Less risks for active moms-to-be!

Any mom knows just how exhausting a new baby can be, so surely pregnancy is a time to put your feet up, isn't it? This is the time when you relax and do as little as possible, making the most of the relative calm before the storm of nappies and sleepless nights. Possibly not. Two new studies add to other research in the area of prenatal fitness to suggest moms-to-be might want to keep exercising.

Being pregnant can be exhilarating for some but it is generally fairly exhausting too. It's not always the time of a woman's life when she feels like going for a run or working out. However, with the right advice from doctors and fitness experts, pregnancy exercise could be beneficial to both mother and child. For example, there's evidence that mindful yoga could have an impact on the emotional bond between a mother and her newborn, to counter any baby blues and post-natal depression.

Less cesarean deliveries

A recent Spanish study conducted at the University of Granada concluded that there was a link between exercise in pregnancy and baby weight. In turn, this had an impact on the likelihood of delivery through cesarean section. While the primary purpose of the study was to establish a link between gestational diabetes mellitus (GDM) and moderate-intensity exercise, a secondary outcome was identified.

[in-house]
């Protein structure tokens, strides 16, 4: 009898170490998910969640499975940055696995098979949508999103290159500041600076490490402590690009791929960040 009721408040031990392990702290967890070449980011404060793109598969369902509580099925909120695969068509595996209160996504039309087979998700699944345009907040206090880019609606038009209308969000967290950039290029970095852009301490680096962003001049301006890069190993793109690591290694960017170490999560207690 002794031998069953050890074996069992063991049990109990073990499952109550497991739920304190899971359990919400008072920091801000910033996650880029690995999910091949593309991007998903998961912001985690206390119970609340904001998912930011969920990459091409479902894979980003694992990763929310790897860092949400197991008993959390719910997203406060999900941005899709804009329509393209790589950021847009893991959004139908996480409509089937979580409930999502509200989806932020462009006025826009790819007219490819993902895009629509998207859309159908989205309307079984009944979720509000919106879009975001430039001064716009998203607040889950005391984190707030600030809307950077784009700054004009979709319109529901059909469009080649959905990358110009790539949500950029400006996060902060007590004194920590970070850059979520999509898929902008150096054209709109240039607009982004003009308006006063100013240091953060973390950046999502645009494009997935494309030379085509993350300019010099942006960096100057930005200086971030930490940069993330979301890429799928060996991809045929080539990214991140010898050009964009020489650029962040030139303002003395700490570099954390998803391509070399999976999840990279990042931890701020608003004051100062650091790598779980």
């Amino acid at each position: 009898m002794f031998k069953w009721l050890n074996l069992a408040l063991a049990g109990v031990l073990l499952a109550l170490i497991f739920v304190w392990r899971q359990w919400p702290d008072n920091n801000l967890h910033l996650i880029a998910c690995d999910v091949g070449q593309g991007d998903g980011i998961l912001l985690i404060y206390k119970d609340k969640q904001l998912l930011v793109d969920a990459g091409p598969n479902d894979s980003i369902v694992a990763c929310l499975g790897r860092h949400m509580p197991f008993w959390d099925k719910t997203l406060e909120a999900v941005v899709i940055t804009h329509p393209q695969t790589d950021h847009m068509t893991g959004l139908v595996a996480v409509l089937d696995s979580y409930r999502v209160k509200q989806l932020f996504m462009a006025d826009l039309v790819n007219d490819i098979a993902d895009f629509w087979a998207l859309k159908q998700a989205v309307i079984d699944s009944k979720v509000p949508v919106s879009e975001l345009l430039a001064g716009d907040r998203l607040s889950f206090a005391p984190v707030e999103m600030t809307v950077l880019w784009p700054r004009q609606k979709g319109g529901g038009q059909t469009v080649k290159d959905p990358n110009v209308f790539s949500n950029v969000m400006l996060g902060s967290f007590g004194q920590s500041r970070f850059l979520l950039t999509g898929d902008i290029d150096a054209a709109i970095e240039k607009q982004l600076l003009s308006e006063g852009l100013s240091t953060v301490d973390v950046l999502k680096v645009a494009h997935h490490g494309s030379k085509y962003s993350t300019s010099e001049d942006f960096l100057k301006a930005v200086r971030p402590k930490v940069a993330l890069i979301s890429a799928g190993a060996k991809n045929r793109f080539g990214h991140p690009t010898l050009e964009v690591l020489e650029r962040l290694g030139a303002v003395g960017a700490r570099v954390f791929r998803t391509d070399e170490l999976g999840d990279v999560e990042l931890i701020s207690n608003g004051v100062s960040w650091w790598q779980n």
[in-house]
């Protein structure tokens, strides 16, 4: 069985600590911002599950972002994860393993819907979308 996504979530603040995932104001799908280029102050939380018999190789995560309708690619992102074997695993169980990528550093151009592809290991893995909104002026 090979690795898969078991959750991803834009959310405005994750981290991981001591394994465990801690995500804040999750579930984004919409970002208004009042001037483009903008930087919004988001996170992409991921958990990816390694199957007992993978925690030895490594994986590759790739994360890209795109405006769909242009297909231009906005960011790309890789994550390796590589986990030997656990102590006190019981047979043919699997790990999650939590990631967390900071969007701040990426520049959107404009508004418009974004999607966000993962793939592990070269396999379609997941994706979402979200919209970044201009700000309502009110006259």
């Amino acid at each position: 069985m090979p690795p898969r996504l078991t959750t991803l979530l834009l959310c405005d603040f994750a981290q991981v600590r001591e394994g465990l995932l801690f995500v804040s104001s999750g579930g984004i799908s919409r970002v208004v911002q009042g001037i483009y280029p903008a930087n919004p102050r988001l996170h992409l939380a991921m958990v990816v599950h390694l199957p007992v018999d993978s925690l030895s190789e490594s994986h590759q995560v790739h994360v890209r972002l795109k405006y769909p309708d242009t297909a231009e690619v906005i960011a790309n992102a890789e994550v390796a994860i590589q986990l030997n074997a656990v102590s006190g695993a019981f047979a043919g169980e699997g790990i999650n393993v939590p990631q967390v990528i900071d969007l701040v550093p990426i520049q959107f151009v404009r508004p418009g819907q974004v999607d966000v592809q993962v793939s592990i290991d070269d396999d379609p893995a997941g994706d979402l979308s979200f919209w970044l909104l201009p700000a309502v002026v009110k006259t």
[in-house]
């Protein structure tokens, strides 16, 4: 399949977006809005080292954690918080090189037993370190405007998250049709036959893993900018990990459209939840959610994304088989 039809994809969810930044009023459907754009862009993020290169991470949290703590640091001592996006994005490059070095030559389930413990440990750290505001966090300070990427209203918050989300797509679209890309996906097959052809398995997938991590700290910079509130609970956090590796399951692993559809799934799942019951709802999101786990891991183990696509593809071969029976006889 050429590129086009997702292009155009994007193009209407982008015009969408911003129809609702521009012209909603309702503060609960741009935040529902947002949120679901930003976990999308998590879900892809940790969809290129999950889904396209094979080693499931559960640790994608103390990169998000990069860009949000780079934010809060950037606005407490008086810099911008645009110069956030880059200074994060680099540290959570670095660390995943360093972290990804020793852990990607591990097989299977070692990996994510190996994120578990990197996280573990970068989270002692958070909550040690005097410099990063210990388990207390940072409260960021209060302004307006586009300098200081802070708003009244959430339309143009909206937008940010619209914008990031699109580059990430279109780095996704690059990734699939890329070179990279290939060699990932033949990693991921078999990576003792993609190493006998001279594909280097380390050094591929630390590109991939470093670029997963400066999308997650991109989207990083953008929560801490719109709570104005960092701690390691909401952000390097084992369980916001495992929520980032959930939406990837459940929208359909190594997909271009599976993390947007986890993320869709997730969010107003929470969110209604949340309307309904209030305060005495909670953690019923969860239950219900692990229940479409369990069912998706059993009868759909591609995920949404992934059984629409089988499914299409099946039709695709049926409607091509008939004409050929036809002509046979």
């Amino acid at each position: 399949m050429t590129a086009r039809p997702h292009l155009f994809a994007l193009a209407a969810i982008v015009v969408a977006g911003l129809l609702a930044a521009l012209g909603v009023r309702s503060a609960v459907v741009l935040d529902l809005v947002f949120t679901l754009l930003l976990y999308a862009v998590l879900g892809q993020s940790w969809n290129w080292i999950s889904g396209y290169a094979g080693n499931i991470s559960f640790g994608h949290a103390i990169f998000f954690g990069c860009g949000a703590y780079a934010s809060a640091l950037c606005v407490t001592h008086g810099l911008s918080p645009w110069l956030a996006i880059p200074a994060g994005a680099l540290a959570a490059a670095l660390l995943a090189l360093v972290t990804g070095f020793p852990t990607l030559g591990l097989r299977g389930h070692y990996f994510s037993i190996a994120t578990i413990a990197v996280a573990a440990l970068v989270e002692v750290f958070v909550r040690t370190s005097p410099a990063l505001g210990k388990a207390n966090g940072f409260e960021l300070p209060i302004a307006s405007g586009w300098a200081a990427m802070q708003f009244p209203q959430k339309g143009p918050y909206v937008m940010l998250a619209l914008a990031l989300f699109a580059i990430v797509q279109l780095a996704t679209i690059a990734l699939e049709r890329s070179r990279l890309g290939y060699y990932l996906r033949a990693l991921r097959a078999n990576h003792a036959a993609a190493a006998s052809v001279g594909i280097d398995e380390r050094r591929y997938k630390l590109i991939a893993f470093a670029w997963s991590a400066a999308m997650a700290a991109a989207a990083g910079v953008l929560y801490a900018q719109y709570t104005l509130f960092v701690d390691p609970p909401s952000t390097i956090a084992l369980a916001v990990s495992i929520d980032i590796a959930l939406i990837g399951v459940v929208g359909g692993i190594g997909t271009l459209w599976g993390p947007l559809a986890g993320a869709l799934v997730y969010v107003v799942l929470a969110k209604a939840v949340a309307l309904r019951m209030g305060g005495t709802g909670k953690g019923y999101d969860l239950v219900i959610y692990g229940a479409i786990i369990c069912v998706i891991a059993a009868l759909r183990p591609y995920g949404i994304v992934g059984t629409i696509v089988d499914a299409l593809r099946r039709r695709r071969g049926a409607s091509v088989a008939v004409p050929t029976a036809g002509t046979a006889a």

The study involved 510 sedentary pregnant women and randomly gave part of this group an exercise plan of 55 minutes of aerobic exercise three times a week during their second and third trimesters. The outcome revealed that the exercise group's chances of having a high birth weight baby, of more than eight pounds 13 ounces, had dropped by 58%. The result of this was that cesarean deliveries also fell in this group by 34%.

Lower C-reactive protein

In a second study, the relationship between physical activity and levels of CRP in the blood of pregnant women in their second trimester was investigated. CRP is C-reactive protein that has been linked with a number of adverse pregnancy outcomes such as gestational diabetes and pre-eclampsia, as well as premature birth.

The physical activity of 294 pregnant women was assessed and their CRP measured. The evidence suggested that light intensity physical activity was associated with lower CRP. It seems as if walking and other less intense exercise could be protecting mother and baby rather than just keeping women in shape.

Pregnant women need to adapt their activities to accommodate the changes and bodily challenges that carrying a baby entails. While a sit-down-and-do-nothing approach to pregnancy and exercise may not be best for mother and newborn, it's also important that exercise is less intense with low or no impact. Exercise can energize you and also help when it comes to the labor room and being able to give birth more comfortably.

If you're pregnant or expect to be pregnant soon, get in touch with us to find out about the best prenatal exercise you can do. We can also help you get your pre-baby weight and figure back too.

Published with permission from FitnessAdvisory. Source.

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